An instream flow is like a senior water right for the stream and the resources that depend on it. In our role as water stewards, Ecology is required to ensure that adequate water is available to protect and preserve migrating fish, wildlife, recreation, aesthetics, water quality, and navigation.

Currently, instream flow levels are not being met for the Newaukum and Wynoochee rivers so junior surface water right holders must curtail commercial water use now. Those diverting waters from the Chehalis and Satsop have been alerted to their need to stay informed about flow levels and curtail use immediately if flows drop below the minimum threshold.

Curious to know more about water levels and instream flows? Water rights holders in the Chehalis River basin can check the status of river flows every day — and you can, too.

It’s easy to monitor the levels of these rivers online. If instream flows aren’t being met, an alert posts saying that reported flows are below the minimum:
The weather has cooled and some rain has fallen, but we expect flows to continue to drop as we move into late summer. Junior rights holders are asked to comply with regulation requirements. Water resources personnel will keep a field presence and are available to answer your questions.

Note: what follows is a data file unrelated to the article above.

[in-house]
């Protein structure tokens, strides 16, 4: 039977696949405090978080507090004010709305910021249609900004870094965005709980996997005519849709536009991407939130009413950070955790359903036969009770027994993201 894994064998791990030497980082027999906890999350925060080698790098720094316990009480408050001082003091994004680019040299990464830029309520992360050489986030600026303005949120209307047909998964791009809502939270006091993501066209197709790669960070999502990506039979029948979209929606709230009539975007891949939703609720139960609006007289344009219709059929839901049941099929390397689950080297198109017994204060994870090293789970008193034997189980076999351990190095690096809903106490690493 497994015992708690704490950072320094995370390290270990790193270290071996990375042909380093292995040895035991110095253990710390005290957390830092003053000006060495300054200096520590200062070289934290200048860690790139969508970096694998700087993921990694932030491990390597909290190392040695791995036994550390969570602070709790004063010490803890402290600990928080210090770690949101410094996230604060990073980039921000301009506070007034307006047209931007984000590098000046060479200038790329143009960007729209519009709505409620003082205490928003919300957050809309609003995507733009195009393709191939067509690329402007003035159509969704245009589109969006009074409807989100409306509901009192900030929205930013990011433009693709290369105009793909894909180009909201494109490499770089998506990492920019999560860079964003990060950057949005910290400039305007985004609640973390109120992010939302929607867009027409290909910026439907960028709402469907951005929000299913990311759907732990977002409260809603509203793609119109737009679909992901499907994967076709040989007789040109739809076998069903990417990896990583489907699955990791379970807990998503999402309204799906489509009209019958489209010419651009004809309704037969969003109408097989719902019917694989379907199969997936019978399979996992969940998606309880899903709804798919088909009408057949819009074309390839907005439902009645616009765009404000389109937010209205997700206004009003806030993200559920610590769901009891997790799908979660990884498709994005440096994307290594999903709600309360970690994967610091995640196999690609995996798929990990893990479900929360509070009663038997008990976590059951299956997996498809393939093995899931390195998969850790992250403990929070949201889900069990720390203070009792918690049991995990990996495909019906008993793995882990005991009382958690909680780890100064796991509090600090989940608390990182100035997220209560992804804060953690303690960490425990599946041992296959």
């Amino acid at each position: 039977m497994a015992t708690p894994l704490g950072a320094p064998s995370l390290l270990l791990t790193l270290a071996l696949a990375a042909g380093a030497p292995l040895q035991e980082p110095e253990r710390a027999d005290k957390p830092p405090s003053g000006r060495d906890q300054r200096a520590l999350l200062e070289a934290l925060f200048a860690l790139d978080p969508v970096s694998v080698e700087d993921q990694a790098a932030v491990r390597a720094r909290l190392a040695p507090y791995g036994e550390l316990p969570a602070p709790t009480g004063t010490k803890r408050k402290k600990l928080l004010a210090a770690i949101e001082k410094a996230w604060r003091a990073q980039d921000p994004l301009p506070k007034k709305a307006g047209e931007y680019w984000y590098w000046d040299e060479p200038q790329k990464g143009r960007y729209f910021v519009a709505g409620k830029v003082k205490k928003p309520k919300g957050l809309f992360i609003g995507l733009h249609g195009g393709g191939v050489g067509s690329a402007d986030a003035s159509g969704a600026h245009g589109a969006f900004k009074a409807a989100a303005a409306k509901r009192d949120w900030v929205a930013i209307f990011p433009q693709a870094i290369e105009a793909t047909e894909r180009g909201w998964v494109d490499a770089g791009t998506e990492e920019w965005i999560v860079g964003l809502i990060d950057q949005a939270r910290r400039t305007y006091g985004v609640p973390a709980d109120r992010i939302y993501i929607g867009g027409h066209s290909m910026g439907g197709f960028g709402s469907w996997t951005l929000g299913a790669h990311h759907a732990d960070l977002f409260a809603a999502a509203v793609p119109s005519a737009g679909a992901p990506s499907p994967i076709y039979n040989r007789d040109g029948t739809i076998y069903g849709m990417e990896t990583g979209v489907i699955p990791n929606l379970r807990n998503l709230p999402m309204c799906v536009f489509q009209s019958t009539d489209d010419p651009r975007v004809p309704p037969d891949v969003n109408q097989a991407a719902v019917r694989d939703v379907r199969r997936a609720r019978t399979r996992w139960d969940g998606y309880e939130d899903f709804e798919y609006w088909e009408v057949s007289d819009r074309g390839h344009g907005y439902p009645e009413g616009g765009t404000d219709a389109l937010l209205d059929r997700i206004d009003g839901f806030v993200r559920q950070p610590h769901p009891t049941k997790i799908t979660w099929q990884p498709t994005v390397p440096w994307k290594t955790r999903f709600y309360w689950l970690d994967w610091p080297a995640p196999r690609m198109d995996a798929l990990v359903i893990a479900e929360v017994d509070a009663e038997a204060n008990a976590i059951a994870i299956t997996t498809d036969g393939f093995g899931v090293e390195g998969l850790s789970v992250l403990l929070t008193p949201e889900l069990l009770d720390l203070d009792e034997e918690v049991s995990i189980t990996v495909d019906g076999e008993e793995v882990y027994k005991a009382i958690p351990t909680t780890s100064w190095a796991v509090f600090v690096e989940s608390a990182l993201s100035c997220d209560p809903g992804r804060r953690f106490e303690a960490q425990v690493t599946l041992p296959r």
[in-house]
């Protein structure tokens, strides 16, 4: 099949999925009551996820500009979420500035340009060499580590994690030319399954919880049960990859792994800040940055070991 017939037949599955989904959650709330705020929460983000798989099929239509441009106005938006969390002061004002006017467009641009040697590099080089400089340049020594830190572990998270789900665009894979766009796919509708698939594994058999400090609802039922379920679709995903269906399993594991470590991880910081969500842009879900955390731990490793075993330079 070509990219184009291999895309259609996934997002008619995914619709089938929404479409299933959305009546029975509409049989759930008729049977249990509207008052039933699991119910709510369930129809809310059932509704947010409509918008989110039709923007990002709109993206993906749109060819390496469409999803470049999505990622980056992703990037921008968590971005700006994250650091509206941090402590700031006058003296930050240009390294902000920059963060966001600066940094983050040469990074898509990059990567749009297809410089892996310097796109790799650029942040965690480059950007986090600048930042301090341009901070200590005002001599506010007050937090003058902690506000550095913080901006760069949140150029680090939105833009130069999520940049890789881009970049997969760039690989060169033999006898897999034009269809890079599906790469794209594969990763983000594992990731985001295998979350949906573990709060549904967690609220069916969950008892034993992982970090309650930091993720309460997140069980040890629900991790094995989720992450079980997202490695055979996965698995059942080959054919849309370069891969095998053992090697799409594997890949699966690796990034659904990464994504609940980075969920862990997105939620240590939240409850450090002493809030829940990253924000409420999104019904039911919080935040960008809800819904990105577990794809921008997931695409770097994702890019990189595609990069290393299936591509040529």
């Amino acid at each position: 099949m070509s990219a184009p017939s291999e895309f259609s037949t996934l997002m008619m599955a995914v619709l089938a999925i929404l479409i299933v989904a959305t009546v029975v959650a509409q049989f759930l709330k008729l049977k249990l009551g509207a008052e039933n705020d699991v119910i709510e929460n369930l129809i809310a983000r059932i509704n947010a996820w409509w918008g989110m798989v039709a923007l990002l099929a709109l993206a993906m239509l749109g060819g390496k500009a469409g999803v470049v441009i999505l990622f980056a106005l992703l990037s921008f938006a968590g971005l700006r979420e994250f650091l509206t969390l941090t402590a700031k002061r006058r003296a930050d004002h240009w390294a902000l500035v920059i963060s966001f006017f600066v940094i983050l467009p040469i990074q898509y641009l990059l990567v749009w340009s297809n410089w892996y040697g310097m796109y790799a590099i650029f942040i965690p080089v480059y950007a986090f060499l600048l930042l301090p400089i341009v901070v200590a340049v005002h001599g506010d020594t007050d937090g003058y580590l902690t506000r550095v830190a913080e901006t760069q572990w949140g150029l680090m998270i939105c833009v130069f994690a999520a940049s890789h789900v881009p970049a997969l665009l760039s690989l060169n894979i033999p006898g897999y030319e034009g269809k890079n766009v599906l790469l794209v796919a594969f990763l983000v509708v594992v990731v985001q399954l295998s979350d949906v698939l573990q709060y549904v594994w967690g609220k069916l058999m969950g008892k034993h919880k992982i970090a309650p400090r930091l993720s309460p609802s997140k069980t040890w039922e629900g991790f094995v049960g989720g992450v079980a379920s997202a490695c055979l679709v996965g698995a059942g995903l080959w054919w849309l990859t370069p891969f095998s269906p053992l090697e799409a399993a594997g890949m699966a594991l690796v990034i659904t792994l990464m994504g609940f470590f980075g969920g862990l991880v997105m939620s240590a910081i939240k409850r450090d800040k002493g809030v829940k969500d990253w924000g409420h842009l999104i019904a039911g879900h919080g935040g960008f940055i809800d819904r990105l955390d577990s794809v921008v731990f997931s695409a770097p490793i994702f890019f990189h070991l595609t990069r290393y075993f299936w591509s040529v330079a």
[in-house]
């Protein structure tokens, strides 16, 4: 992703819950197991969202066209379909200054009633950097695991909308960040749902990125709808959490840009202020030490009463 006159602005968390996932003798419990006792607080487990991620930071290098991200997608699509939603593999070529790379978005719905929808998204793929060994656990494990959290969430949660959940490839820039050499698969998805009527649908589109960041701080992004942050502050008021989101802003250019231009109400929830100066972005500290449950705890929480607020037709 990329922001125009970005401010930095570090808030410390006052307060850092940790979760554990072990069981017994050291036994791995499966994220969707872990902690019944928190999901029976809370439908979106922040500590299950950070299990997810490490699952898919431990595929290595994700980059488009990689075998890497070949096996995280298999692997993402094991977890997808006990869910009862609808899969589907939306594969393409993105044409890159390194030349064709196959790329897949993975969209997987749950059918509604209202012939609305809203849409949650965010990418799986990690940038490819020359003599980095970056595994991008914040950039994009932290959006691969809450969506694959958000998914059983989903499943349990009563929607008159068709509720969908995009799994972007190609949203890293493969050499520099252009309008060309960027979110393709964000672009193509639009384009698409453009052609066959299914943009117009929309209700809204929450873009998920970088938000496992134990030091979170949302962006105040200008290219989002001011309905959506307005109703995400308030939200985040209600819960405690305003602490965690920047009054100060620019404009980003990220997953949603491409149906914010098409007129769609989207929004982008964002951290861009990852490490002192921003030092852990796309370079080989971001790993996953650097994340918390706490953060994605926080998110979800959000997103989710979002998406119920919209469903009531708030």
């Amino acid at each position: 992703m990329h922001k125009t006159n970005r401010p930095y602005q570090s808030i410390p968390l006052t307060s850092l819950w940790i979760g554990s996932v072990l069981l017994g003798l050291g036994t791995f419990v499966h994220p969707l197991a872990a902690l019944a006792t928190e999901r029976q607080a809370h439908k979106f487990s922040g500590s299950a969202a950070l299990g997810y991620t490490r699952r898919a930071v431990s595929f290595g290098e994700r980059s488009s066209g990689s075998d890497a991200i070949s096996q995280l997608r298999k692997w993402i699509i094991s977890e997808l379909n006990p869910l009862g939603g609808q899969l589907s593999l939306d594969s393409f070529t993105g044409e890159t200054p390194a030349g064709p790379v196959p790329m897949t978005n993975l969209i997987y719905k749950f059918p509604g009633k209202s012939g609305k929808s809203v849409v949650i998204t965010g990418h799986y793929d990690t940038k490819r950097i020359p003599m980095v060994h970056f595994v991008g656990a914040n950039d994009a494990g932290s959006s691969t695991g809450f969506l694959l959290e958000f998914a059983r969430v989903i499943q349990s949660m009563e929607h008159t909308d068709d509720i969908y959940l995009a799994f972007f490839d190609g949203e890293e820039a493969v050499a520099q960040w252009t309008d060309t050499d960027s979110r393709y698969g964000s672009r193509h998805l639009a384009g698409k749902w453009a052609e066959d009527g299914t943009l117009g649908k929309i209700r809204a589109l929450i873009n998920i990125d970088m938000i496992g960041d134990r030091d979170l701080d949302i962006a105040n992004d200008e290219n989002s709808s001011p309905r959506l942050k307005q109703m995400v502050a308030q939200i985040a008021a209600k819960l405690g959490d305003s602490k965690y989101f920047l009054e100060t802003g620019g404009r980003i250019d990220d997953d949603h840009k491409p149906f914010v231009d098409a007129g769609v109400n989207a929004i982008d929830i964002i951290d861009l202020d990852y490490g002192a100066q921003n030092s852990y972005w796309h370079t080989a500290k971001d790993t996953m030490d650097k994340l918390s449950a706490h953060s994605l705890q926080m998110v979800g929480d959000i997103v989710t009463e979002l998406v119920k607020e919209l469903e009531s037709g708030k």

Learn more about Washington water law.

Thursday, August 17, 2017

Puget Sound Nutrient Watch: A new blog series

Welcome to our first installment of “Puget Sound Nutrient Watch,” an ongoing series of blogs that will focus on the excess nutrient problem in Puget Sound.

A healthy Puget Sound is an integral part of our cultural history and future. Are nutrients causing it to change?



In this post we will be going over why we care about excess nutrients and how they are affecting Puget Sound. Read on to learn about:

  • Our recent Puget Sound Nutrient Dialogue that brought together scientists from across Puget Sound region to discuss the latest science on nutrients.
  • Why you should care. Understand what happens to a water body that is overly rich with nutrients. 
  • Two brand-new publications on nutrients in Puget Sound. These review new modules that have been added to the robust Salish Sea computer model. 
    • The report on the Sediment Diagenesis Module describes how the model incorporates the dynamic interaction of nutrients within the sediment and water column. 
    • The report on the Ocean Acidification Module reveals on how the new ocean acidification module can help us pinpoint areas in Puget Sound that are influenced the most by regional sources of nutrients.
  • How can nutrients be bad? Impacts that excess nutrients cause to the health of the Sound.
  • What to expect in this blog series.

Puget Sound Nutrient Dialogue